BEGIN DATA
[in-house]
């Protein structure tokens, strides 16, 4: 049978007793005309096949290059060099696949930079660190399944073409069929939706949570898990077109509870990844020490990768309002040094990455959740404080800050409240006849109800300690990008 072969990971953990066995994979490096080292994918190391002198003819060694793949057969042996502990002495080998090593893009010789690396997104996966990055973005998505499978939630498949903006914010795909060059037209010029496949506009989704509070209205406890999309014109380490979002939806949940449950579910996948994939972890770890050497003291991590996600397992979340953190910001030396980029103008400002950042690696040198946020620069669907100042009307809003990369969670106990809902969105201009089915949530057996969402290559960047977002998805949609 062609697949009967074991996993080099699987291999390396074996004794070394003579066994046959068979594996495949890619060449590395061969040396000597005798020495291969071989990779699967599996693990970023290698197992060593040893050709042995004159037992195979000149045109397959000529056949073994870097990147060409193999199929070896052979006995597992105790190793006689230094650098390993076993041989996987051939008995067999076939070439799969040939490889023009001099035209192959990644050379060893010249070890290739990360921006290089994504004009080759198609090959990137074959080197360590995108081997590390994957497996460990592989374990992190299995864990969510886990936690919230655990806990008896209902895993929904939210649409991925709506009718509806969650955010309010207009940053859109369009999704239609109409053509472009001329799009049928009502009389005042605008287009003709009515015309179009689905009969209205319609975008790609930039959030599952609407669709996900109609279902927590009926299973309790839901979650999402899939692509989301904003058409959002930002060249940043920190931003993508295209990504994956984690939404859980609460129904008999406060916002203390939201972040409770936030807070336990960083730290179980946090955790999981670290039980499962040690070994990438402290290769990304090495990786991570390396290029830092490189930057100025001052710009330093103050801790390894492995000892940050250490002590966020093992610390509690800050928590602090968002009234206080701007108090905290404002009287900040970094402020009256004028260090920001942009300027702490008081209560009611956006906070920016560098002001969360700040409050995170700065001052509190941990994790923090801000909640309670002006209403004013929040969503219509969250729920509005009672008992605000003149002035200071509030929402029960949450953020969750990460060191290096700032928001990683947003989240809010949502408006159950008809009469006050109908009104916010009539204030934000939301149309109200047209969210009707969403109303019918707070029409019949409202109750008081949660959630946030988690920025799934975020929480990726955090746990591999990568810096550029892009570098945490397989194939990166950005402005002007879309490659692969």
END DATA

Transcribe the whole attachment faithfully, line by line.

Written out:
[in-house]
């Protein structure tokens, strides 16, 4: 049978007793005309096949290059060099696949930079660190399944073409069929939706949570898990077109509870990844020490990768309002040094990455959740404080800050409240006849109800300690990008 072969990971953990066995994979490096080292994918190391002198003819060694793949057969042996502990002495080998090593893009010789690396997104996966990055973005998505499978939630498949903006914010795909060059037209010029496949506009989704509070209205406890999309014109380490979002939806949940449950579910996948994939972890770890050497003291991590996600397992979340953190910001030396980029103008400002950042690696040198946020620069669907100042009307809003990369969670106990809902969105201009089915949530057996969402290559960047977002998805949609 062609697949009967074991996993080099699987291999390396074996004794070394003579066994046959068979594996495949890619060449590395061969040396000597005798020495291969071989990779699967599996693990970023290698197992060593040893050709042995004159037992195979000149045109397959000529056949073994870097990147060409193999199929070896052979006995597992105790190793006689230094650098390993076993041989996987051939008995067999076939070439799969040939490889023009001099035209192959990644050379060893010249070890290739990360921006290089994504004009080759198609090959990137074959080197360590995108081997590390994957497996460990592989374990992190299995864990969510886990936690919230655990806990008896209902895993929904939210649409991925709506009718509806969650955010309010207009940053859109369009999704239609109409053509472009001329799009049928009502009389005042605008287009003709009515015309179009689905009969209205319609975008790609930039959030599952609407669709996900109609279902927590009926299973309790839901979650999402899939692509989301904003058409959002930002060249940043920190931003993508295209990504994956984690939404859980609460129904008999406060916002203390939201972040409770936030807070336990960083730290179980946090955790999981670290039980499962040690070994990438402290290769990304090495990786991570390396290029830092490189930057100025001052710009330093103050801790390894492995000892940050250490002590966020093992610390509690800050928590602090968002009234206080701007108090905290404002009287900040970094402020009256004028260090920001942009300027702490008081209560009611956006906070920016560098002001969360700040409050995170700065001052509190941990994790923090801000909640309670002006209403004013929040969503219509969250729920509005009672008992605000003149002035200071509030929402029960949450953020969750990460060191290096700032928001990683947003989240809010949502408006159950008809009469006050109908009104916010009539204030934000939301149309109200047209969210009707969403109303019918707070029409019949409202109750008081949660959630946030988690920025799934975020929480990726955090746990591999990568810096550029892009570098945490397989194939990166950005402005002007879309490659692969």